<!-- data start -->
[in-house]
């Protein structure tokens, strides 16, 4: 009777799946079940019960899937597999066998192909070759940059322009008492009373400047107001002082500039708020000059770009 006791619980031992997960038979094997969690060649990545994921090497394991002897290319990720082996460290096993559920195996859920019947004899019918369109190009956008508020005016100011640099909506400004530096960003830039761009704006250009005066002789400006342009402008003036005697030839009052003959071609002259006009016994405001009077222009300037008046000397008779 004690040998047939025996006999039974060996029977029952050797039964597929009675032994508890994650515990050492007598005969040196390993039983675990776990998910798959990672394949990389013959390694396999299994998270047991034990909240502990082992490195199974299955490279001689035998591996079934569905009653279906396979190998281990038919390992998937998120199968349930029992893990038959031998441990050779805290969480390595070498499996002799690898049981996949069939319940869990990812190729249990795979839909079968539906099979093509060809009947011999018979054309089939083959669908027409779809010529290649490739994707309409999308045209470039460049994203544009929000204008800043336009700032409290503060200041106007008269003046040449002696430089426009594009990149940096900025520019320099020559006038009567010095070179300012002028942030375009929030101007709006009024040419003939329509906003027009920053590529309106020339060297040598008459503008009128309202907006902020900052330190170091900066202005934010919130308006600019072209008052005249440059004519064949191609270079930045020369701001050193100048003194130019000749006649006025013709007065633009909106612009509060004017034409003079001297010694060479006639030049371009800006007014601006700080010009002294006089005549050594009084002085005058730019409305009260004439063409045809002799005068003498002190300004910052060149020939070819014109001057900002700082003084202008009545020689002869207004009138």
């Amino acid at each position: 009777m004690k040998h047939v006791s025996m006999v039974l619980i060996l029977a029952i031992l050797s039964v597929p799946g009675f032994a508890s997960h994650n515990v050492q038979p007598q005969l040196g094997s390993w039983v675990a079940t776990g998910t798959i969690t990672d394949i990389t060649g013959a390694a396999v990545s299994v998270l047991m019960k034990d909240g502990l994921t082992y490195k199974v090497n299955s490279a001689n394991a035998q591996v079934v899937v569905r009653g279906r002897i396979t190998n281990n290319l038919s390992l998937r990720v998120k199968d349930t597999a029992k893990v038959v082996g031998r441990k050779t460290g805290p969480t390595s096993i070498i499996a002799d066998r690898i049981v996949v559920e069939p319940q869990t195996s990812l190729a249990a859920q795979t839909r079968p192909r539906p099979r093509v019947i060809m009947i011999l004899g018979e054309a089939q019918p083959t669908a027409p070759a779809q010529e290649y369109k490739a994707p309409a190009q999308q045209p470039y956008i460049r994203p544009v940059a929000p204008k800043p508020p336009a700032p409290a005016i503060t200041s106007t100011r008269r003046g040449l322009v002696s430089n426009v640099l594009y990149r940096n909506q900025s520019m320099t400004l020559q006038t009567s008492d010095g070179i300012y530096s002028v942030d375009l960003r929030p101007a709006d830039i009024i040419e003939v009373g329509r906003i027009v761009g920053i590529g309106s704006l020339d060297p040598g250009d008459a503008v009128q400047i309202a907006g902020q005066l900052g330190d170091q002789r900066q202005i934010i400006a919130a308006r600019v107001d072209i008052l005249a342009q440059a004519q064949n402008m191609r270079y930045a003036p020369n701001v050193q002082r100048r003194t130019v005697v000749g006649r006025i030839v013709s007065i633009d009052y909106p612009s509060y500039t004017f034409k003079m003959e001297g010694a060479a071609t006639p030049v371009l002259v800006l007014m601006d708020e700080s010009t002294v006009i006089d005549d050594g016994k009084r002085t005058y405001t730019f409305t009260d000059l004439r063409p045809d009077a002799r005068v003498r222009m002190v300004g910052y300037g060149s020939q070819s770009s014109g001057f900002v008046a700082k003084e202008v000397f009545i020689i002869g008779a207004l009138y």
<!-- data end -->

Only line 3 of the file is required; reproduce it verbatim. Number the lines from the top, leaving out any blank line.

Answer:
């Amino acid at each position: 009777m004690k040998h047939v006791s025996m006999v039974l619980i060996l029977a029952i031992l050797s039964v597929p799946g009675f032994a508890s997960h994650n515990v050492q038979p007598q005969l040196g094997s390993w039983v675990a079940t776990g998910t798959i969690t990672d394949i990389t060649g013959a390694a396999v990545s299994v998270l047991m019960k034990d909240g502990l994921t082992y490195k199974v090497n299955s490279a001689n394991a035998q591996v079934v899937v569905r009653g279906r002897i396979t190998n281990n290319l038919s390992l998937r990720v998120k199968d349930t597999a029992k893990v038959v082996g031998r441990k050779t460290g805290p969480t390595s096993i070498i499996a002799d066998r690898i049981v996949v559920e069939p319940q869990t195996s990812l190729a249990a859920q795979t839909r079968p192909r539906p099979r093509v019947i060809m009947i011999l004899g018979e054309a089939q019918p083959t669908a027409p070759a779809q010529e290649y369109k490739a994707p309409a190009q999308q045209p470039y956008i460049r994203p544009v940059a929000p204008k800043p508020p336009a700032p409290a005016i503060t200041s106007t100011r008269r003046g040449l322009v002696s430089n426009v640099l594009y990149r940096n909506q900025s520019m320099t400004l020559q006038t009567s008492d010095g070179i300012y530096s002028v942030d375009l960003r929030p101007a709006d830039i009024i040419e003939v009373g329509r906003i027009v761009g920053i590529g309106s704006l020339d060297p040598g250009d008459a503008v009128q400047i309202a907006g902020q005066l900052g330190d170091q002789r900066q202005i934010i400006a919130a308006r600019v107001d072209i008052l005249a342009q440059a004519q064949n402008m191609r270079y930045a003036p020369n701001v050193q002082r100048r003194t130019v005697v000749g006649r006025i030839v013709s007065i633009d009052y909106p612009s509060y500039t004017f034409k003079m003959e001297g010694a060479a071609t006639p030049v371009l002259v800006l007014m601006d708020e700080s010009t002294v006009i006089d005549d050594g016994k009084r002085t005058y405001t730019f409305t009260d000059l004439r063409p045809d009077a002799r005068v003498r222009m002190v300004g910052y300037g060149s020939q070819s770009s014109g001057f900002v008046a700082k003084e202008v000397f009545i020689i002869g008779a207004l009138y």